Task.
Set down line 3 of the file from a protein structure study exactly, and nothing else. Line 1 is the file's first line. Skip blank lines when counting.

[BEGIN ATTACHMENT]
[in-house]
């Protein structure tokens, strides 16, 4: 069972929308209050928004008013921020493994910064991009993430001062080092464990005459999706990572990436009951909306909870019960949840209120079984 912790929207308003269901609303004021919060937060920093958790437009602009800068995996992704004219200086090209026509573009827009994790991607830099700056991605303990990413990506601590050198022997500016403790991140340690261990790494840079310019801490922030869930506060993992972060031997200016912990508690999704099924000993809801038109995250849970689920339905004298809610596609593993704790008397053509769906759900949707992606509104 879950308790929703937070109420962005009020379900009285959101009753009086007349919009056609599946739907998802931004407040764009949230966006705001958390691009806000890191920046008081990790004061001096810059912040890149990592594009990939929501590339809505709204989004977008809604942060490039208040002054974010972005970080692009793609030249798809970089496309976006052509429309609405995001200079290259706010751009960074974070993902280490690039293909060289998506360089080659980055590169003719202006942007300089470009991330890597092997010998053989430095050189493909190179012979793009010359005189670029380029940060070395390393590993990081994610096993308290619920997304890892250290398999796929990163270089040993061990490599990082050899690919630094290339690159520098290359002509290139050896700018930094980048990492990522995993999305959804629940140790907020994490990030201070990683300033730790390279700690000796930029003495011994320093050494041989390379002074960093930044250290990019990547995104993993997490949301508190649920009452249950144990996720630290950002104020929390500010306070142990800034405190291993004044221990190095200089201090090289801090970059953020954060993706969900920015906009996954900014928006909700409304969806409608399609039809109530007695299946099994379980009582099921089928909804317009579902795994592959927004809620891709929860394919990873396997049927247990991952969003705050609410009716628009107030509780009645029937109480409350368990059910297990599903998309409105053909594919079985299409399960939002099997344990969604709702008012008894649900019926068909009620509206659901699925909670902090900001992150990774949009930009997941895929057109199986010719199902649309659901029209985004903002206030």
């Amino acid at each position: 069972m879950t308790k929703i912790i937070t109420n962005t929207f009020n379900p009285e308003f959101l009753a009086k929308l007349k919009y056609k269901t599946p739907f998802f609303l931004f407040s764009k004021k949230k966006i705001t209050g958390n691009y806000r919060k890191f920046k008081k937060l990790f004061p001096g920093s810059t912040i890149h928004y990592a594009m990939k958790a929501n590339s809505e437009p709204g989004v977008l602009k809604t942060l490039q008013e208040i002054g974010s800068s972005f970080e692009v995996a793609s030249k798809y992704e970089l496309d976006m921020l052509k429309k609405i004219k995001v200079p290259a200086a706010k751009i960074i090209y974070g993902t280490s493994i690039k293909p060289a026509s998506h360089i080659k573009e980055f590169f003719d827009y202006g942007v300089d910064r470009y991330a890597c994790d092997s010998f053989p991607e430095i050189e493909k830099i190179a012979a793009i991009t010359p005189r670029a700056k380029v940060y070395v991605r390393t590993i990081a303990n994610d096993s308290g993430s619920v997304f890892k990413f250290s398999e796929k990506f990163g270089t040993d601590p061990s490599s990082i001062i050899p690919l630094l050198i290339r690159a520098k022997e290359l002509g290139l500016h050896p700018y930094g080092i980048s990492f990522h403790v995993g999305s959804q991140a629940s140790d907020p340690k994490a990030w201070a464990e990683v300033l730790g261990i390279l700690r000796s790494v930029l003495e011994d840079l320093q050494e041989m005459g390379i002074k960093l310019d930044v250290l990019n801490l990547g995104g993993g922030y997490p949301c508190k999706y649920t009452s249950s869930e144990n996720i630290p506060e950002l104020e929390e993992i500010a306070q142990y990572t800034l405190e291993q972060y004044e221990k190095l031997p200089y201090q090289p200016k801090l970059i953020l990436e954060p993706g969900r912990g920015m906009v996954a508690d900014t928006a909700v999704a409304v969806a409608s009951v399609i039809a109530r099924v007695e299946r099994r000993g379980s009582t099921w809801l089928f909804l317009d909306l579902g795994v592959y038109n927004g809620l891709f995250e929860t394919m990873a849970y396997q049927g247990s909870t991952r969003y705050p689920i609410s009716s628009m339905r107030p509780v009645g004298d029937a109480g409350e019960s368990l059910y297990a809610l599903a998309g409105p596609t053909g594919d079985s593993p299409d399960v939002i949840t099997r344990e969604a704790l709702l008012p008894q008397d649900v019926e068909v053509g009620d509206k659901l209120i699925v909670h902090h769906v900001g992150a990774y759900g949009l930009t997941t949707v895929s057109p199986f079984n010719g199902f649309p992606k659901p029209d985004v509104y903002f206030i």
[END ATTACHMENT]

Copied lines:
């Amino acid at each position: 069972m879950t308790k929703i912790i937070t109420n962005t929207f009020n379900p009285e308003f959101l009753a009086k929308l007349k919009y056609k269901t599946p739907f998802f609303l931004f407040s764009k004021k949230k966006i705001t209050g958390n691009y806000r919060k890191f920046k008081k937060l990790f004061p001096g920093s810059t912040i890149h928004y990592a594009m990939k958790a929501n590339s809505e437009p709204g989004v977008l602009k809604t942060l490039q008013e208040i002054g974010s800068s972005f970080e692009v995996a793609s030249k798809y992704e970089l496309d976006m921020l052509k429309k609405i004219k995001v200079p290259a200086a706010k751009i960074i090209y974070g993902t280490s493994i690039k293909p060289a026509s998506h360089i080659k573009e980055f590169f003719d827009y202006g942007v300089d910064r470009y991330a890597c994790d092997s010998f053989p991607e430095i050189e493909k830099i190179a012979a793009i991009t010359p005189r670029a700056k380029v940060y070395v991605r390393t590993i990081a303990n994610d096993s308290g993430s619920v997304f890892k990413f250290s398999e796929k990506f990163g270089t040993d601590p061990s490599s990082i001062i050899p690919l630094l050198i290339r690159a520098k022997e290359l002509g290139l500016h050896p700018y930094g080092i980048s990492f990522h403790v995993g999305s959804q991140a629940s140790d907020p340690k994490a990030w201070a464990e990683v300033l730790g261990i390279l700690r000796s790494v930029l003495e011994d840079l320093q050494e041989m005459g390379i002074k960093l310019d930044v250290l990019n801490l990547g995104g993993g922030y997490p949301c508190k999706y649920t009452s249950s869930e144990n996720i630290p506060e950002l104020e929390e993992i500010a306070q142990y990572t800034l405190e291993q972060y004044e221990k190095l031997p200089y201090q090289p200016k801090l970059i953020l990436e954060p993706g969900r912990g920015m906009v996954a508690d900014t928006a909700v999704a409304v969806a409608s009951v399609i039809a109530r099924v007695e299946r099994r000993g379980s009582t099921w809801l089928f909804l317009d909306l579902g795994v592959y038109n927004g809620l891709f995250e929860t394919m990873a849970y396997q049927g247990s909870t991952r969003y705050p689920i609410s009716s628009m339905r107030p509780v009645g004298d029937a109480g409350e019960s368990l059910y297990a809610l599903a998309g409105p596609t053909g594919d079985s593993p299409d399960v939002i949840t099997r344990e969604a704790l709702l008012p008894q008397d649900v019926e068909v053509g009620d509206k659901l209120i699925v909670h902090h769906v900001g992150a990774y759900g949009l930009t997941t949707v895929s057109p199986f079984n010719g199902f649309p992606k659901p029209d985004v509104y903002f206030i």